My Neighbors Children

Monday, January 23, 2012

Come Go To Haiti With Me!


Come go to Haiti with Me!

I have been what do you do when you go to Haiti?
Let me share.

First, go to the airport, weighted down with four suitcases that
are over limit, over weight, and full of stuff that you have to get
to the people.  Over the counter medicine, food, diapers
(large ones that can't be found in Haiti for the handicap kids),
 vitamins, shoes, underwear for the kids, items that they need
and just can't find in Haiti, i.e. plastic bags/shopping bags,
endless sippy cups and bottles, kids get the picture.

Arrive in Port au Prince, and see before you land, a landscape
 that is full of tents, and people, and need.

Fight through the endless people trying to "help" that are at first
annoying, but you realize they just need to make money, and
 with unemployment at 80%, carrying a suitcase for someone
might buy them a pot of rice that night.  It stops being annoying,
when you realize it is desperation.

Get in a truck with a pre-arranged driver, and get on the
 road...........full of potholes, and people, and traffic.  You immediately
 see what you have heard about..........humans living in tent cities
that were built for an emergency, and are now there two years later,
 worse for wear, and full of stories of sadness and desperation.
This is within two minutes of leaving the airport.

The scene continues...........tents, people trying to sell whatever they can (5 mangos, old clothes, whatever) on the side of roads, to buy food.  They are wearing donated clothes, donated shoes,
and are doing whatever they can in a crowded and dirty world.  You see in the tent towns, maybe for the first time ever, kids without clothes/no underwear/no diapers looking at you with shame
and hope and you drive by.  You can't look for long, it seems too wrong to see this and to keep driving. Your instinct is to stop your truck, get out, take care of those in need.

You will arrive at what will now seem like an oasis, New Life Children's Home,after one dirty street after another, full of people that are trying to stay alive.  New Life is a walled compound for children and guests, and it just happens to be one of my homes.  You are greeted by a guard, and you scrub down with soap and bleach to kill whatever you have picked up on the outside......all before you enter the compound.  They can't risk you bringing in anything that would harm the children, more than they were harmed before they came in.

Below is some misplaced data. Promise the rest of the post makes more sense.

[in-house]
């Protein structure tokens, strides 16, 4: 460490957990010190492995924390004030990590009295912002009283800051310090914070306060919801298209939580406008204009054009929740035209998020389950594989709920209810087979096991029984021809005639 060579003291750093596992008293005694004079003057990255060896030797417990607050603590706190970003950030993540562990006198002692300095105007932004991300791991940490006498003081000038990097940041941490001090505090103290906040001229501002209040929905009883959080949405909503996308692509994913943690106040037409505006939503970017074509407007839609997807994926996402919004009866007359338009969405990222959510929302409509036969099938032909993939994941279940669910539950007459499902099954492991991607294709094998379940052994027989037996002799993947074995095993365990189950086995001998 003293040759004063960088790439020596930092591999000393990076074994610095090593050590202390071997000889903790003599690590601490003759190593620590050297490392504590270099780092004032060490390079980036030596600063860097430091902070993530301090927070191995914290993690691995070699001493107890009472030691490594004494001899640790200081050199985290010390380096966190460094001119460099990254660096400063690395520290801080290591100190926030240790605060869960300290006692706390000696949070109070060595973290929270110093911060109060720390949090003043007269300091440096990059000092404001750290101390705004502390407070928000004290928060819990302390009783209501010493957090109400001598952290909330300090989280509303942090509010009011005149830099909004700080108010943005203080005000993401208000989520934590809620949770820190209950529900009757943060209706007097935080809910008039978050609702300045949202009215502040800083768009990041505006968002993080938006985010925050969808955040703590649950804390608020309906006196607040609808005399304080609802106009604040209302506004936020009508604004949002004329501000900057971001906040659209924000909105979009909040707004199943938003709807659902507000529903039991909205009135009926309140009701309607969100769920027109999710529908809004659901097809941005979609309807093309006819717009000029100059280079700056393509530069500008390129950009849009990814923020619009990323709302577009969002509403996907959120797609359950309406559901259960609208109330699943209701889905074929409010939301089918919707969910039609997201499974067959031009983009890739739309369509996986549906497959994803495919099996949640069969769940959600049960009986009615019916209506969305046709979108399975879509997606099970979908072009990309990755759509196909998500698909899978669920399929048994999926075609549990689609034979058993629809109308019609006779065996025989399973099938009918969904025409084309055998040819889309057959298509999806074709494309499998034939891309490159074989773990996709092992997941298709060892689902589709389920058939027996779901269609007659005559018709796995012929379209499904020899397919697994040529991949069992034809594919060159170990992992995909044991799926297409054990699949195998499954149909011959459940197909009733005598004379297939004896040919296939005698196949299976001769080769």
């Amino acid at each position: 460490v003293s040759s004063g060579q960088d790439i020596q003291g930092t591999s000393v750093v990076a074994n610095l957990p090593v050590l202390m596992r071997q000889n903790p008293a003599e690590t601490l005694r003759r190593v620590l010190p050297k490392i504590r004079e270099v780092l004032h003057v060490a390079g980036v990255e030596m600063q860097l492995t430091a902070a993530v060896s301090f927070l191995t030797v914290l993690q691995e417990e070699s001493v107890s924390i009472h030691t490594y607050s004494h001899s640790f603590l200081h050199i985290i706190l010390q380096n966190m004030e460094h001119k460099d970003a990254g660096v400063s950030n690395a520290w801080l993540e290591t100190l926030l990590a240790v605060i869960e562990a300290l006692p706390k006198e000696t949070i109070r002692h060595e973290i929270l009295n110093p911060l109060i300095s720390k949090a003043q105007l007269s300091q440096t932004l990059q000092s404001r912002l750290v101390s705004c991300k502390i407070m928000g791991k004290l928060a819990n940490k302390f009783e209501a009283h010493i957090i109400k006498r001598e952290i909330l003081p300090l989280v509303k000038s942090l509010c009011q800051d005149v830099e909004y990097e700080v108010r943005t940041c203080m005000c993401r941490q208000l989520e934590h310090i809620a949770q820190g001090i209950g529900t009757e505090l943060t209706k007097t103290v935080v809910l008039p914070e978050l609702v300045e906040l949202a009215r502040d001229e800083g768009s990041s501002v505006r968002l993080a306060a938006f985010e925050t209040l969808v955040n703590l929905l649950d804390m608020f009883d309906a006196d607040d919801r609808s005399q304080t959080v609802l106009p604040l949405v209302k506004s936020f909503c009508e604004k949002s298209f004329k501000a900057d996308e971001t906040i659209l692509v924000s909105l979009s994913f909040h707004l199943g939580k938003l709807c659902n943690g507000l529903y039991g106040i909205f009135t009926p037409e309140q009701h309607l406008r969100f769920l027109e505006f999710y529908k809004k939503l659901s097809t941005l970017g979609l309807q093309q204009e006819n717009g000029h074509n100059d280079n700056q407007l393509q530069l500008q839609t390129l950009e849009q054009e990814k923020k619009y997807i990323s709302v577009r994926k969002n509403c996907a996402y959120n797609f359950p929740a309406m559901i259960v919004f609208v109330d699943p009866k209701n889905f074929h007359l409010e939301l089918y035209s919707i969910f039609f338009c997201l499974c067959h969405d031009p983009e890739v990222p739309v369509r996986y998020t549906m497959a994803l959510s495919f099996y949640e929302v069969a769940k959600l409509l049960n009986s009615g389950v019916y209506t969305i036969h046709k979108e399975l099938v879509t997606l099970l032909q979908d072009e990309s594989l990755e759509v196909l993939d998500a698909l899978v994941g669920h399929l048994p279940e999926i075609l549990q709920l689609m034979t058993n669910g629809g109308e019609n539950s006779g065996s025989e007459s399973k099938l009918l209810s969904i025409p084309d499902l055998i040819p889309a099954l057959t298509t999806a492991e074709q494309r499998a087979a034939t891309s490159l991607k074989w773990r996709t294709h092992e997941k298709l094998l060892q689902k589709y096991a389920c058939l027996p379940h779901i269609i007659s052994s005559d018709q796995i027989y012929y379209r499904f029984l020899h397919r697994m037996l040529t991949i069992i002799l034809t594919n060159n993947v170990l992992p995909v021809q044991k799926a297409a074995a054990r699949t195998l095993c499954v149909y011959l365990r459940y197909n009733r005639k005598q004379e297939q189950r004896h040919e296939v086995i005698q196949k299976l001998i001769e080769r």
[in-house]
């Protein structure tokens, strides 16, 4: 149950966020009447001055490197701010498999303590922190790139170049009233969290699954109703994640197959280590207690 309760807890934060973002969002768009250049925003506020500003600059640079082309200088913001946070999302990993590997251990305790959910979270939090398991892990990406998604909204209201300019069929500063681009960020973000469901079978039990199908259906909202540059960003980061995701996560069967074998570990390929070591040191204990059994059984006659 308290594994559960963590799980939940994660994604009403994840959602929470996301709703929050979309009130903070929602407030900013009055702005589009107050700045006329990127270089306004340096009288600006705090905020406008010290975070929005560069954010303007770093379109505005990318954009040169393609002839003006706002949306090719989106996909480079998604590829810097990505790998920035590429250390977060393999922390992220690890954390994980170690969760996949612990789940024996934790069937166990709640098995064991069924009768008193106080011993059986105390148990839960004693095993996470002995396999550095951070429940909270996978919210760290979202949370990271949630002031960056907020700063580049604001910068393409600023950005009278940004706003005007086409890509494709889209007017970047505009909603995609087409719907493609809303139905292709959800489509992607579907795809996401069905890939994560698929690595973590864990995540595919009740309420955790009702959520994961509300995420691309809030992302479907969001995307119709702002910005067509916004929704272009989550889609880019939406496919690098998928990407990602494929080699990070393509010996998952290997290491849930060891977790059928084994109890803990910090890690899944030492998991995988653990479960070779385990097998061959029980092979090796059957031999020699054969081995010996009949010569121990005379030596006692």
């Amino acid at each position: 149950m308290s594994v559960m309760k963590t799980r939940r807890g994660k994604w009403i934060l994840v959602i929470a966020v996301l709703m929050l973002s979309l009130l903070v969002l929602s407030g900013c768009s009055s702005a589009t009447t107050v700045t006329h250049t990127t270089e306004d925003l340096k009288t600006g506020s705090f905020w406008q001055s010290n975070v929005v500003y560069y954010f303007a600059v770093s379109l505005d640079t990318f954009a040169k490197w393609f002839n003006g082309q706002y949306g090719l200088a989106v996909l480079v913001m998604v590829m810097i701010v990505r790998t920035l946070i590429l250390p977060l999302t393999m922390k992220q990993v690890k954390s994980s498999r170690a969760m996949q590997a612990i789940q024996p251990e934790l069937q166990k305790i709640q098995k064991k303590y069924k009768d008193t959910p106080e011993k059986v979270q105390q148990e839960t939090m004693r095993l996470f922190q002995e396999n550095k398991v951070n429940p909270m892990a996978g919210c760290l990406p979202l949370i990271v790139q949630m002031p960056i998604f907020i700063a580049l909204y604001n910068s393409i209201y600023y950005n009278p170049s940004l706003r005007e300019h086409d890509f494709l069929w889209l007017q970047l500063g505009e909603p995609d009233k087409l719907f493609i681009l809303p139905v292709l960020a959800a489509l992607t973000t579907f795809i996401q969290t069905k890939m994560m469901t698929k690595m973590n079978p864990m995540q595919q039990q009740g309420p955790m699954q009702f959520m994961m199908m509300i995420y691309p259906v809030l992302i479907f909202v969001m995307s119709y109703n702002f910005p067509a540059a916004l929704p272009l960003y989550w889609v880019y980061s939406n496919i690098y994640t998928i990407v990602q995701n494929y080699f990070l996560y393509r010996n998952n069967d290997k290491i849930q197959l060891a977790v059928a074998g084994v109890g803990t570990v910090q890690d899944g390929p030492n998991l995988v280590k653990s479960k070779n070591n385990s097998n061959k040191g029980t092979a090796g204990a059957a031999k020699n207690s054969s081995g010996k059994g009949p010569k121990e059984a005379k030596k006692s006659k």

And then you start your work.  Some people stay within the safety of New Life, and work with the kids, and interact with them, and try to make difference with them, and try to not get too attached, and wonder how you can leave them?  Some people go back into the rubble and dirt and problems, and try to make a difference there, through work projects, and feeding people, and providing care and reassurance, and hope that a few people will go to bed each night less sick, less hungry, less exposed, because of what you did.

You go to bed at night, covered with mosquito nets, and think "I am glad to be here, glad to have done what I did today, and how can I do more?".  And in the morning, you get up, and you do the same,and you are both happy that you are there doing what you are doing, but somewhat lost in the vast need.

You have to keep focused on what you are doing........not what you can't do.  It is the only way to move forward.  EVERY LITTLE bit matters.  You keep repeating that.  You repeat that when you see the peoples eyes whom you are not helping this time, you repeat that when you are too tired to do more, and you repeat that when you realize that you will be leaving soon.  It is all that you can do, repeat EVERY LITTLE BIT matters.

And, your time is up.  You think "what did I do?", and here is a list I will share: you stopped some hunger pangs, you gave your one bottle of water/your one protein bar/your tablet of 
antibiotic to someone who needed it more, you cleaned a church or school and not because the others were too lazy but too weak to do so,  you held a child that desperately needed to be held, you laughed with a couple of adults who have had a rough life but can still share a laugh, you shared the contents of your suitcases because to leave with anything seems criminal when these people are grateful for everything.

You made a difference, for a day for a week for a month.................

So, you travel back to the airport, same roads, same half-dressed hungry kids, and you hate to leave because you feel a sense of responsibility and guilt.  But go, and tell the story of what you did, make plans to return and do it all again, and share the message of these people, just like us, worse circumstances, but just like us, and how they need us. 


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